Labour’s Gene Hunt problem

If you really want to kill your organisation, but do not wish to be pro-active to the point of gunning down the staff or bringing in Enron’s accounting team, probably the best way to do it is to hire people who are unable to see things from the perspective of others. For me, it was the moment five years ago that it became apparent that Labour had made this mistake that betrayed a significant reason why it was about to lose the 2010 General Election.

A month prior to that year’s polling day, the party published a poster that depicted David Cameron as anti-hero Gene Hunt from BBC series Ashes to Ashes. For the uninitiated, Hunt is an aggressive old-fashioned police officer from the 1980s who spent the series clashing over policing methods with a 21st Century officer who had apparently fallen back in time (although the truth was later revealed to be rather more complex/implausible). The message that the poster, launched by the then Environment Secretary Ed Miliband, intended to convey was that Cameron would take Britain back to the “meaner and more brutal” Britain of the 1980s. However, somehow, the dozens of people who must have been involved in the process of publishing that poster failed to flag up that Hunt was actually an extremely popular figure with the public. As a result, Labour’s advert had the opposite impact to that which was intended, with even Cameron himself embracing the comparison.

Objectively of course, Hunt represented everything that was wrong with British police during that era, and like so many fictional cowboy cops, he would have been successful in the contemporary world for about as long as it took him to botch an investigation or get caught torturing innocent passersby. But that was not the point: the fact that literally no one in the chain of people who had to approve that poster thought that there might be a significant problem spoke volumes. Again, this wasn’t an obscure factual oversight: much as the BNP richly deserved the embarrassment that came along with the revelation that it had used a Spitfire from a Polish-manned RAF squadron in one of its anti-immigration posters, it was sort of understandable that they did not think to try to match the two letter code on the aircraft to a database of World War Two flying units. But those who were involved in the Labour poster knew who Hunt was, what he was like, and were doubtlessly familiar with many other of the examples of the genre he represented. But, somehow, they still didn’t get it.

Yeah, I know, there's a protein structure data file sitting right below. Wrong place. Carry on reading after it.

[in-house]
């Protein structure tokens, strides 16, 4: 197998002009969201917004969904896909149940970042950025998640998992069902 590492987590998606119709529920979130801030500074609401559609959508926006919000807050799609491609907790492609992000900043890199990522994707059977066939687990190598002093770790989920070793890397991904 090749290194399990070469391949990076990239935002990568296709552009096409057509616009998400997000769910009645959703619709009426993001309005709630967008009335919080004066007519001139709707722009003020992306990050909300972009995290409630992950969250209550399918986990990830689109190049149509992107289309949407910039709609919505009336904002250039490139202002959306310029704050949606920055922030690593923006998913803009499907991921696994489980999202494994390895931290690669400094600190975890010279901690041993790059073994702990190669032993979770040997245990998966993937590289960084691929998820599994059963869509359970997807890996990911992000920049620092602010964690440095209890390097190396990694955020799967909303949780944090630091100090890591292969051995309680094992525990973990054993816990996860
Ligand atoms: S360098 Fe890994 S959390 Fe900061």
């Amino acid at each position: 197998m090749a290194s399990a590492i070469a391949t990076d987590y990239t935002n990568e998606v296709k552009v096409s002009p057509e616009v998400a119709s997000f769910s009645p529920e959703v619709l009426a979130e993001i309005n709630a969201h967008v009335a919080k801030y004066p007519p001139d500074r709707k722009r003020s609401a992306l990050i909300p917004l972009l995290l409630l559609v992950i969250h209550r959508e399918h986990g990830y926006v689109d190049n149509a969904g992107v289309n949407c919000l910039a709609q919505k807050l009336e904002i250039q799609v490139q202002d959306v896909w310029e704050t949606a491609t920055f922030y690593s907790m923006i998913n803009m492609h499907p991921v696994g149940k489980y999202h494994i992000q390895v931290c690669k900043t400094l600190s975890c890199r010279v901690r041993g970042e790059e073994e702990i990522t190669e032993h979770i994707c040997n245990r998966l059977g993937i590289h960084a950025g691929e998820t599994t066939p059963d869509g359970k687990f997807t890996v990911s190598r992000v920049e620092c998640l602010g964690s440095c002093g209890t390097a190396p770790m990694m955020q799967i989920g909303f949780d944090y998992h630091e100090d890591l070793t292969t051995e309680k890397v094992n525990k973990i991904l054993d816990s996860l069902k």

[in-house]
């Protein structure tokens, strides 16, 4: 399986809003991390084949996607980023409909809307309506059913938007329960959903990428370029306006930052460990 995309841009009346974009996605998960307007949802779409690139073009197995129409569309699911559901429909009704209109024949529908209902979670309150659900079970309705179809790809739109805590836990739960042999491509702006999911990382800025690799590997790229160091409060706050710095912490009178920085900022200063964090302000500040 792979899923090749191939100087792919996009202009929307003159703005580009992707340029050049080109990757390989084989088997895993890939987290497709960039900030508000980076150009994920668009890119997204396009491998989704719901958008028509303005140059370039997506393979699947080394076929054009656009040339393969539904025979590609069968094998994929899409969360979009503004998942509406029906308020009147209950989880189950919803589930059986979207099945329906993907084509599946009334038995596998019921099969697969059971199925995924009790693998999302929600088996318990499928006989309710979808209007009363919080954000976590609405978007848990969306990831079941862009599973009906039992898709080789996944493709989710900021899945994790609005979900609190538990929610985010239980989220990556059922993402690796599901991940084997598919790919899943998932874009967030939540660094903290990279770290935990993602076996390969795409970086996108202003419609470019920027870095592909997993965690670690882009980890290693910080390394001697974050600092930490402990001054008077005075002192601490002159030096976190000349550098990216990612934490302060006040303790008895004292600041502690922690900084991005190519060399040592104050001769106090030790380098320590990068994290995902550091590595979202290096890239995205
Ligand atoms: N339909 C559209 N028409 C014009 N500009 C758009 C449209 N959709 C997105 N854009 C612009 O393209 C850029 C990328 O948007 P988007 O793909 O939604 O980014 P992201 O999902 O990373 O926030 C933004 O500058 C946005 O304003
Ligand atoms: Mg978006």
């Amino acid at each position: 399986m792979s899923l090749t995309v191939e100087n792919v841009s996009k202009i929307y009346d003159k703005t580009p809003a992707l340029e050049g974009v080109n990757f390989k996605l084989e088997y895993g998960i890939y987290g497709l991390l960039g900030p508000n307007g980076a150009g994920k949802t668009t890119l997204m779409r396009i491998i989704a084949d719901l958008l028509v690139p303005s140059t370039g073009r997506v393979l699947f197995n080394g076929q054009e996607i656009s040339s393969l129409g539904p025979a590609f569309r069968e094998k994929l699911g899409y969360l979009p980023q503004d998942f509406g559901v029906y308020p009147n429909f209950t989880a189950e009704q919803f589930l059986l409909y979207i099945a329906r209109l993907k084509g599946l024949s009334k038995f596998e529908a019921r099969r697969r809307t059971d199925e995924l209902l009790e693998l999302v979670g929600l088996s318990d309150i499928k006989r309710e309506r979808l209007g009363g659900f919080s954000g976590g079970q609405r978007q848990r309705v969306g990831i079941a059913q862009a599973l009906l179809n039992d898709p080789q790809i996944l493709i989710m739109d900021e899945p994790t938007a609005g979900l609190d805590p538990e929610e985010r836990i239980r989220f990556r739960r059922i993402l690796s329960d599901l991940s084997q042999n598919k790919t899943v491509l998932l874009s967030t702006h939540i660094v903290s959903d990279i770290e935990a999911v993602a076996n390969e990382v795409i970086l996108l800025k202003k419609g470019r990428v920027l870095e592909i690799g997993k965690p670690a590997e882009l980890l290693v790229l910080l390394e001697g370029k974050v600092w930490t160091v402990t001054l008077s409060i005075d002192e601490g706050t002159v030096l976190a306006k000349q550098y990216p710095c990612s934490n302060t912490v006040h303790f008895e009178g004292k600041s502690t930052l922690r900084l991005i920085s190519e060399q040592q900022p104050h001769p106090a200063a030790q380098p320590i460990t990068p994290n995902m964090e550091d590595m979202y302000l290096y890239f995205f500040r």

Under Ed Miliband and Ed Balls, this calamitous lack of awareness of how things are perceived has become the norm. Even just examining the current election campaign, we have had the Russell Brand interview, the stone monolith, and Miliband’s refusal to engage with the issue of Labour’s past spending. None of these were horrific ideas in of themselves: we need more young people to vote; there is nothing intrinsically wrong with making sure manifesto pledges are kept to; and there is a pretty strong (if politically unspeakable) case to say that Labour’s main crime was to undertax, as opposed to overspend. But it remains the case that – for good or ill – much of the impact of a factual message is based on how the public view the way in which it is delivered.

It is possible to argue that this need to frame things in a way that is digestible to the population is insulting to their intelligence. But our best evidence suggest that the British public often have a weak grip on the facts when it comes to national issues. This does not, of course, imply that individuals are stupid. Instead, it means that collectively, people tend to take mental shortcuts when developing their opinions on topics outside of their experience – usually because they have more immediate problems or personal interests to be concerned with. Politicians have to burn through this tendency (at least where it suits their agenda), but to do so they at least need to be aware of how voters think. With Labour, there is scant evidence that this awareness is present in a way that allows them to frame their message in order to make a positive impact. The party may be about to learn the hard way that the most valuable employee in any organisation is often the one who takes it upon themselves to ask: “are you sure this a good idea boss?”